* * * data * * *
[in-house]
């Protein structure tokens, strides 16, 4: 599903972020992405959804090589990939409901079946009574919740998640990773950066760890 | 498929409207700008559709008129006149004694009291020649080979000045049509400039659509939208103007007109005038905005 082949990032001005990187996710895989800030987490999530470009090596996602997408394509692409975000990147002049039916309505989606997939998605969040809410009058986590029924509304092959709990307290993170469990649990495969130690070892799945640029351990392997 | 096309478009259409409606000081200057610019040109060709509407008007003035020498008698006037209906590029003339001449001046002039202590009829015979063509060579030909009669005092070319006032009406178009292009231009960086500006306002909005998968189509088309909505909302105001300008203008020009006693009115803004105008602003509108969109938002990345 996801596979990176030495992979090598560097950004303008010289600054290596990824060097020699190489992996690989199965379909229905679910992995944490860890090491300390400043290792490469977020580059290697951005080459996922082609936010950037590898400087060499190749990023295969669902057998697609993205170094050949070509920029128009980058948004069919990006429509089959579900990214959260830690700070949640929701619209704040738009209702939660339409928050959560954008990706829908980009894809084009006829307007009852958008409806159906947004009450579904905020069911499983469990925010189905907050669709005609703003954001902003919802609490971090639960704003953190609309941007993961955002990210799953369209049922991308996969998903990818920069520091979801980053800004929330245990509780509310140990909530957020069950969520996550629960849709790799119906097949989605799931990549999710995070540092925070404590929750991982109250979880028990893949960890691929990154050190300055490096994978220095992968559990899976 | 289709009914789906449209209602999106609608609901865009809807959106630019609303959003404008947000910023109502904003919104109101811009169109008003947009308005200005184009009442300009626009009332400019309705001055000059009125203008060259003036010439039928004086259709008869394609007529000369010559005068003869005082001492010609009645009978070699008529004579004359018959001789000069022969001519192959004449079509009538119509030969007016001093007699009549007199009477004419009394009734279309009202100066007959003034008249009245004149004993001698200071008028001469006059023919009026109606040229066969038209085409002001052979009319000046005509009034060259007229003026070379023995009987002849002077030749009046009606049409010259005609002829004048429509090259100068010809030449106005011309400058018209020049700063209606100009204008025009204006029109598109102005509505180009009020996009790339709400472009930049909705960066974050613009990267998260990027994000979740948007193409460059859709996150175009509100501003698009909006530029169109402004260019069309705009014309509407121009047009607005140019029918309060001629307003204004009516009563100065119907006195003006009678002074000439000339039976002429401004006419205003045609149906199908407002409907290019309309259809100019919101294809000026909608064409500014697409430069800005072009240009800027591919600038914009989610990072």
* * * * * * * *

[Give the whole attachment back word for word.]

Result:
[in-house]
């Protein structure tokens, strides 16, 4: 599903972020992405959804090589990939409901079946009574919740998640990773950066760890 | 498929409207700008559709008129006149004694009291020649080979000045049509400039659509939208103007007109005038905005 082949990032001005990187996710895989800030987490999530470009090596996602997408394509692409975000990147002049039916309505989606997939998605969040809410009058986590029924509304092959709990307290993170469990649990495969130690070892799945640029351990392997 | 096309478009259409409606000081200057610019040109060709509407008007003035020498008698006037209906590029003339001449001046002039202590009829015979063509060579030909009669005092070319006032009406178009292009231009960086500006306002909005998968189509088309909505909302105001300008203008020009006693009115803004105008602003509108969109938002990345 996801596979990176030495992979090598560097950004303008010289600054290596990824060097020699190489992996690989199965379909229905679910992995944490860890090491300390400043290792490469977020580059290697951005080459996922082609936010950037590898400087060499190749990023295969669902057998697609993205170094050949070509920029128009980058948004069919990006429509089959579900990214959260830690700070949640929701619209704040738009209702939660339409928050959560954008990706829908980009894809084009006829307007009852958008409806159906947004009450579904905020069911499983469990925010189905907050669709005609703003954001902003919802609490971090639960704003953190609309941007993961955002990210799953369209049922991308996969998903990818920069520091979801980053800004929330245990509780509310140990909530957020069950969520996550629960849709790799119906097949989605799931990549999710995070540092925070404590929750991982109250979880028990893949960890691929990154050190300055490096994978220095992968559990899976 | 289709009914789906449209209602999106609608609901865009809807959106630019609303959003404008947000910023109502904003919104109101811009169109008003947009308005200005184009009442300009626009009332400019309705001055000059009125203008060259003036010439039928004086259709008869394609007529000369010559005068003869005082001492010609009645009978070699008529004579004359018959001789000069022969001519192959004449079509009538119509030969007016001093007699009549007199009477004419009394009734279309009202100066007959003034008249009245004149004993001698200071008028001469006059023919009026109606040229066969038209085409002001052979009319000046005509009034060259007229003026070379023995009987002849002077030749009046009606049409010259005609002829004048429509090259100068010809030449106005011309400058018209020049700063209606100009204008025009204006029109598109102005509505180009009020996009790339709400472009930049909705960066974050613009990267998260990027994000979740948007193409460059859709996150175009509100501003698009909006530029169109402004260019069309705009014309509407121009047009607005140019029918309060001629307003204004009516009563100065119907006195003006009678002074000439000339039976002429401004006419205003045609149906199908407002409907290019309309259809100019919101294809000026909608064409500014697409430069800005072009240009800027591919600038914009989610990072």